By John McMillan
The numbers tell the story: $70.4 billion. That’s the sum total of the economic impact of agriculture, agribusiness and forestry on Alabama’s economy.
Bear in mind, each year, Alabama’s economy generates $188.3 billion in goods and services, 37% of which comes from farming, forestry and agribusinesses. Among Alabama workers, two in five rely on farming, forestry and agribusiness for their livelihood.
The past decade has been a relatively good time for farmers as commodity prices –
including: poultry, beef, cotton, corn, peanuts, soybeans and wheat – have reached and stayed at or near record highs. Of course, offsetting these higher prices are costs such as energy, fertilizer and land, which have all trended higher in recent years.
The 21st century has seen the surging economies of India and China resulting in greater demand for Alabama farm products. Each year, we export billions in poultry, cattle, cotton, soybeans and peanuts to Asian markets. Alabama farm communities, as a result, are more prosperous.
Despite the Great Recession that lingers in some areas of the state, Alabama agriculture has prospered, creating jobs and opportunity. However, the overall economy has struggled. In 2012, when the U.S. gross domestic product (GDP) grew at an anemic rate of 2.5%, Alabama turned in a growth rate of less than half, at 1.2%.
This year, several economic indicators tell us that better times are ahead in Alabama:
- Our unemployment rate is coming down to 6.5%, versus 10.5% in 2009
- Business confidence is on the rise, forecasting business expansion, hiring and profitability.
- Automakers in Alabama continue to build more cars and announce plans to expand operations.
- Alabama is scoring big in industrial relocations, including Airbus Aircraft and Austal Shipbuilding, creating thousands of new jobs in the Mobile area.
- Alabama’s rate of economic growth or GDP is expected to nearly double this year to 2.2%.
We have a strong economic base in Alabama, especially in agriculture and manufacturing, which should generate jobs and opportunity for thousands of Alabamians and small businesses for the foreseeable future.
Yet, it’s not wise to rely on the status quo to sustain us, especially in today’s highly competitive international marketplace. Two years ago, our department joined the campaign for ratification of free trade agreements between the United States and three nations: Colombia, South Korea and Panama. Thanks to bipartisan efforts in Congress, these trade agreements passed overwhelmingly and President Obama signed them into law.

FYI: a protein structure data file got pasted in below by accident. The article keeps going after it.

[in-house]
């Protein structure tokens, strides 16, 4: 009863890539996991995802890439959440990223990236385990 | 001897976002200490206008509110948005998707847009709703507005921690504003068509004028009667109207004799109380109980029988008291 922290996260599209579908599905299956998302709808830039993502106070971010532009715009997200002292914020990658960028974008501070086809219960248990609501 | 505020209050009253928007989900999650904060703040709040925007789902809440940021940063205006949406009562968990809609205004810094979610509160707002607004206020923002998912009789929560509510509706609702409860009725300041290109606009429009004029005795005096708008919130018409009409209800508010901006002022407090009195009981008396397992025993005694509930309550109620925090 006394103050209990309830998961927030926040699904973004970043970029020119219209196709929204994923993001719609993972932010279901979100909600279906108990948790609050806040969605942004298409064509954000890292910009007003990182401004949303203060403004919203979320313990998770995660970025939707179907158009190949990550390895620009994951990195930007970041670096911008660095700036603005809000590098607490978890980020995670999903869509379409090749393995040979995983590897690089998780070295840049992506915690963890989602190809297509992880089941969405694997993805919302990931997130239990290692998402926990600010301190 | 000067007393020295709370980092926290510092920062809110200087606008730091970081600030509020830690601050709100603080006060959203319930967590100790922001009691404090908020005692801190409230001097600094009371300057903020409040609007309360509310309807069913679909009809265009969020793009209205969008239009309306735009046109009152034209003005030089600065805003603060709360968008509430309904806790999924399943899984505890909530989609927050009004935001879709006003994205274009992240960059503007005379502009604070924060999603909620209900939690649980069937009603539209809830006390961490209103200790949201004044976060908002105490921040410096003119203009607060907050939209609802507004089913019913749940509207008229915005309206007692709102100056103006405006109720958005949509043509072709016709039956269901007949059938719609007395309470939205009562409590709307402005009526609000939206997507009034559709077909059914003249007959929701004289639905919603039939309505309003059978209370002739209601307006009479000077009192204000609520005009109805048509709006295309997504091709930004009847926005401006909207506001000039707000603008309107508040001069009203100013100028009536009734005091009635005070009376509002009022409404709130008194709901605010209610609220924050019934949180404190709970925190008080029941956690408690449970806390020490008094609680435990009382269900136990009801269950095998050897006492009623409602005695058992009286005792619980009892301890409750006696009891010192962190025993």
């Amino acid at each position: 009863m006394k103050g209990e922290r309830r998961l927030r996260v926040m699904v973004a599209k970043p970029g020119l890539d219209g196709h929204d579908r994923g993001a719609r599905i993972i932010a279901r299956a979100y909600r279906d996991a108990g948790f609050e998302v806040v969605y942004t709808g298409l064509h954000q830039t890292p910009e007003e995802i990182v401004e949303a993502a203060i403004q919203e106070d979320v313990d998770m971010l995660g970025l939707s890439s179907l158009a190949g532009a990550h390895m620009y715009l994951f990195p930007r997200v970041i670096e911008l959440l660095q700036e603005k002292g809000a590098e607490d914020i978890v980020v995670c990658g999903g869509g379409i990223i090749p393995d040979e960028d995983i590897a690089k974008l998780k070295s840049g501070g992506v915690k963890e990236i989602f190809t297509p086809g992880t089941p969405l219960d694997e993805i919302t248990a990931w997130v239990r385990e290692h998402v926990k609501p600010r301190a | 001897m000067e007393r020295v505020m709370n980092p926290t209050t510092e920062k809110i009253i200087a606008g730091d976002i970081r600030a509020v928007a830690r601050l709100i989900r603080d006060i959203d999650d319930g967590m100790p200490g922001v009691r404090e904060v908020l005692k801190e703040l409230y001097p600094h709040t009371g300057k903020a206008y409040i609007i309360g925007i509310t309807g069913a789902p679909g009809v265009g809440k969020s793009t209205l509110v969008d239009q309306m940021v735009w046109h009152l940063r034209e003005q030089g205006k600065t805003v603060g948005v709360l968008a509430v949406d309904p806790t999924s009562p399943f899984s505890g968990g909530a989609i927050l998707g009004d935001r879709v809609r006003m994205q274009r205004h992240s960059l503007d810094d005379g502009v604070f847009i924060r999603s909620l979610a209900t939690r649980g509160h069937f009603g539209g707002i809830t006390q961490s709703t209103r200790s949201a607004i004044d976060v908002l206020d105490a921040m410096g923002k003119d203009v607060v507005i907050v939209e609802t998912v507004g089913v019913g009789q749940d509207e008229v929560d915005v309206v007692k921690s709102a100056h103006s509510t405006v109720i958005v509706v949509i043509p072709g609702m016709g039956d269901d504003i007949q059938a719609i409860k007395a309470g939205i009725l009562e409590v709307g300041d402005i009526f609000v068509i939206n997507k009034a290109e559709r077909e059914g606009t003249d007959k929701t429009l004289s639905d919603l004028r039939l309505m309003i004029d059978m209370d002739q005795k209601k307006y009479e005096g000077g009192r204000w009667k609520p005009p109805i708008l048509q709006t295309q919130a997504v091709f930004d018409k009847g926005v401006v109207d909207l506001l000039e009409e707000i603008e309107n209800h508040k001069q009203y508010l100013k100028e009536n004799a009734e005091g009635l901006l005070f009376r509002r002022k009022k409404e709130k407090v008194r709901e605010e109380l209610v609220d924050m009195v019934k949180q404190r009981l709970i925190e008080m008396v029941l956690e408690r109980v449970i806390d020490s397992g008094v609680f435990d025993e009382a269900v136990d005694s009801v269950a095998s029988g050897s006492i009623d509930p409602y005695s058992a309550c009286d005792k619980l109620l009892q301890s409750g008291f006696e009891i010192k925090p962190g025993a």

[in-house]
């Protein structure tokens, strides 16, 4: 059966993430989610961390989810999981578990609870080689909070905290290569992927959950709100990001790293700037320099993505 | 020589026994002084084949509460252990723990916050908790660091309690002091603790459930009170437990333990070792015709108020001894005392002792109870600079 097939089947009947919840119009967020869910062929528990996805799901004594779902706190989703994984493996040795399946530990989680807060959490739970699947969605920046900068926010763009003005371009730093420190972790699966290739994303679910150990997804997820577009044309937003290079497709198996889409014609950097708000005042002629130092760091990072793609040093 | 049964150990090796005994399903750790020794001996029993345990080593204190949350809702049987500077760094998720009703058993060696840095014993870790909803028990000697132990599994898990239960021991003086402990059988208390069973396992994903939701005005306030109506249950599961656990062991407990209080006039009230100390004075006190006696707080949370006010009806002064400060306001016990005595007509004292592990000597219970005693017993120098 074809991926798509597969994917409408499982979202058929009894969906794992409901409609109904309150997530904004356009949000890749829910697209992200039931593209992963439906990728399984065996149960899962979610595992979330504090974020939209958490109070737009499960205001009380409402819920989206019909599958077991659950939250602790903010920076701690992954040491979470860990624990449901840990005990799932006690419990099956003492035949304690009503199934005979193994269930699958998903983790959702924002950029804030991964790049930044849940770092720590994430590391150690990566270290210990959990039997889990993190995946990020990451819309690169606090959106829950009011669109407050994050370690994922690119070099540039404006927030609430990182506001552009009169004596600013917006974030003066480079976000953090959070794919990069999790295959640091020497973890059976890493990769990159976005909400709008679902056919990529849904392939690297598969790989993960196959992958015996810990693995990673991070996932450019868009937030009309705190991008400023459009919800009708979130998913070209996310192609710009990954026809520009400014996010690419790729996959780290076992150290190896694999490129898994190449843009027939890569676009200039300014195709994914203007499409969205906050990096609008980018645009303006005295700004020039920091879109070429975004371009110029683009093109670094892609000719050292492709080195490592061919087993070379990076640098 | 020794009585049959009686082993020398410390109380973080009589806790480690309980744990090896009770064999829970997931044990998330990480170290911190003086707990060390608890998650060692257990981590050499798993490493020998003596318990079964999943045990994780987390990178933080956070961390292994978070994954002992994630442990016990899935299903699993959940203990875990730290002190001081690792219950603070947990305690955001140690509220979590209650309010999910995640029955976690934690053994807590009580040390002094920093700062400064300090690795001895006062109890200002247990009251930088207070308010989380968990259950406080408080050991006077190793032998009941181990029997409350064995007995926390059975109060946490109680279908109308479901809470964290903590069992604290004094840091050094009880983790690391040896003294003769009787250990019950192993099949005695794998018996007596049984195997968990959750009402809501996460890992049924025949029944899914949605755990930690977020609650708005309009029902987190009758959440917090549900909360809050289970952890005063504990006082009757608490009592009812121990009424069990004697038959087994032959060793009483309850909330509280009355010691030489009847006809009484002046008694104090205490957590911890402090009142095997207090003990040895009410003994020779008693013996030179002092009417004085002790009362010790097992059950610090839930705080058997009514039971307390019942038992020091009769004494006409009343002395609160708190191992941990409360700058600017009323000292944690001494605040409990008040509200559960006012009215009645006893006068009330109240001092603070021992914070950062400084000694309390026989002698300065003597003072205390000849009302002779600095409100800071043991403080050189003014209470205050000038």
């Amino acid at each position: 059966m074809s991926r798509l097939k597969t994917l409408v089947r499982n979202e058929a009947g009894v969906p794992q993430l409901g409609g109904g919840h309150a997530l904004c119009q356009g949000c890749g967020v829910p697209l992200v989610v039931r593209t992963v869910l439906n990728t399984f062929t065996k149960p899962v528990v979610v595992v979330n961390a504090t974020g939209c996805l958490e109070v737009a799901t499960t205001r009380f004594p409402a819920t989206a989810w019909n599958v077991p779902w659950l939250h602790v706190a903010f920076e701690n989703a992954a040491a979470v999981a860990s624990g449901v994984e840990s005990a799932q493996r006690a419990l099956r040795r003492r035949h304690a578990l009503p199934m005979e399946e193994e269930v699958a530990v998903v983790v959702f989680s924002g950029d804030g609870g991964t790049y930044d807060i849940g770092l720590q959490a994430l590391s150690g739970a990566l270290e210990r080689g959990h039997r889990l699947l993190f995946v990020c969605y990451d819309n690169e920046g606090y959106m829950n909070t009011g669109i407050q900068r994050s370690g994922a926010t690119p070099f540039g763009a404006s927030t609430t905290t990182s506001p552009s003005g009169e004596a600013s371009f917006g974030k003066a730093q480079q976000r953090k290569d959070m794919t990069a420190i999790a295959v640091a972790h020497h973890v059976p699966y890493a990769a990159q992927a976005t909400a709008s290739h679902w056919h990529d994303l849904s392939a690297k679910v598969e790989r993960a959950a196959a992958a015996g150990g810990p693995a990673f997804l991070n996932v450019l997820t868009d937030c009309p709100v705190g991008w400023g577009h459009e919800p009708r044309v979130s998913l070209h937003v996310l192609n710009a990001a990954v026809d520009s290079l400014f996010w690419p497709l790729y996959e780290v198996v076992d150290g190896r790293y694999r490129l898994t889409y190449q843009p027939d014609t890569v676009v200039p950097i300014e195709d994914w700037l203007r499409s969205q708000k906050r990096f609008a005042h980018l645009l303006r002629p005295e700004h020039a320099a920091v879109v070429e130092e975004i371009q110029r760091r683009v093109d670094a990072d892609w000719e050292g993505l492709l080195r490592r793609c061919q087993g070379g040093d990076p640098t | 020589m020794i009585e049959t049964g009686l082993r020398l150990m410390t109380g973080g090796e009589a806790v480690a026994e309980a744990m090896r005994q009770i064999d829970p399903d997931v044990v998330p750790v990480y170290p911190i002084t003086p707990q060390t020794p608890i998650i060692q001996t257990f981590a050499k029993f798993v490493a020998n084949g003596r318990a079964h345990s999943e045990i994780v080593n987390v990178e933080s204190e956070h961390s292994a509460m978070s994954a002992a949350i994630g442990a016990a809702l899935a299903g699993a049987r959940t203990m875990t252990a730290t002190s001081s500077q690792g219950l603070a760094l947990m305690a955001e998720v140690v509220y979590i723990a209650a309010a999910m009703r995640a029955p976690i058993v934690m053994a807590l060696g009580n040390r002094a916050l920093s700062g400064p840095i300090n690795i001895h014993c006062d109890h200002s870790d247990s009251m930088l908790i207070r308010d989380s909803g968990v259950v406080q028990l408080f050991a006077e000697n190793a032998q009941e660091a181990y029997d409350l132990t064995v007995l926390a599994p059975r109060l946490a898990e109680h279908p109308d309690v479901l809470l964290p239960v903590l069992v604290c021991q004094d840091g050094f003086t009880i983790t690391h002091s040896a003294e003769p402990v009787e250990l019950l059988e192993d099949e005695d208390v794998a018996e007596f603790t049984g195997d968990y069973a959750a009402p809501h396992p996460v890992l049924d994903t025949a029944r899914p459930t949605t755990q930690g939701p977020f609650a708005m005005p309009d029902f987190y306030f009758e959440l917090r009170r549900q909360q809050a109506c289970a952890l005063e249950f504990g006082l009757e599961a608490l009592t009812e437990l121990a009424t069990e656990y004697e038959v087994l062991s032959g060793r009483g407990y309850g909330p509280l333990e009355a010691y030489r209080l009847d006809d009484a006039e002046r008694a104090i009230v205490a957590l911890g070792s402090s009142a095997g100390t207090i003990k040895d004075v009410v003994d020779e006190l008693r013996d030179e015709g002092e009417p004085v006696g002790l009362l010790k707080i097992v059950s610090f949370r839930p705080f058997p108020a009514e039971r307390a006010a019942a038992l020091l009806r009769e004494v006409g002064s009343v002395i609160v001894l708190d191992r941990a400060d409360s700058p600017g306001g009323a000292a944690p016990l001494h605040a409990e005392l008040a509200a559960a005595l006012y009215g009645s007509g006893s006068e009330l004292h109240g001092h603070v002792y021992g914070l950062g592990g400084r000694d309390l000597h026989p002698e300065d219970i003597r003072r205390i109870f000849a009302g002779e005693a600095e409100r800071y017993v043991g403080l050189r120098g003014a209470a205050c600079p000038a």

It is now time for us to focus on how Alabama companies can take advantage of these open markets. Thanks to support from many of our stakeholder companies, we held a symposium in late 2011 on world food outlook and how Alabama agriculture can respond to the burgeoning demand for food and fiber.
By the year 2050, world population will reach 9 billion, including two billion more people joining the middle class. Most of the middle income growth will occur in China and India. The American farmer has an incredible opportunity to meet what will be a 50% increase in world food demand, much of which will be protein, such as meat, poultry and grains. Alabama will play a large role in this, as we are the nation’s third largest poultry producer. Our Alabama poultry producers this year are well ahead of last year’s production levels, with some 25 million new chickens added each week to the state’s poultry population. It is worth noting that Alabama cattle and grain production also are in great demand.
There is more to growing our economy than agricultural output. We have a significant agricultural and forestry related industrial base that provides significant benefits. Total value-added impact for the agriculture, forestry and related industries sector of Alabama’s economy totals $30.8 billion a year, according to a recent study conducted by Auburn University’s Department of Agricultural Economic and Rural Sociology.
This sector has great potential for Alabama’s economic future, supported by our land grant colleges that provide the research and development resources necessary for growth.
We have a very good working relationship and strong leaders among our agricultural and forestry stakeholder groups along with out land grant colleges upon which we are building our future. Our focus is clear and our challenges are formidable. Fortunately, all of us are moving in the same direction.
John McMillan is Commissioner of Alabama’s Department of Agriculture & Industries. You can write him at [email protected].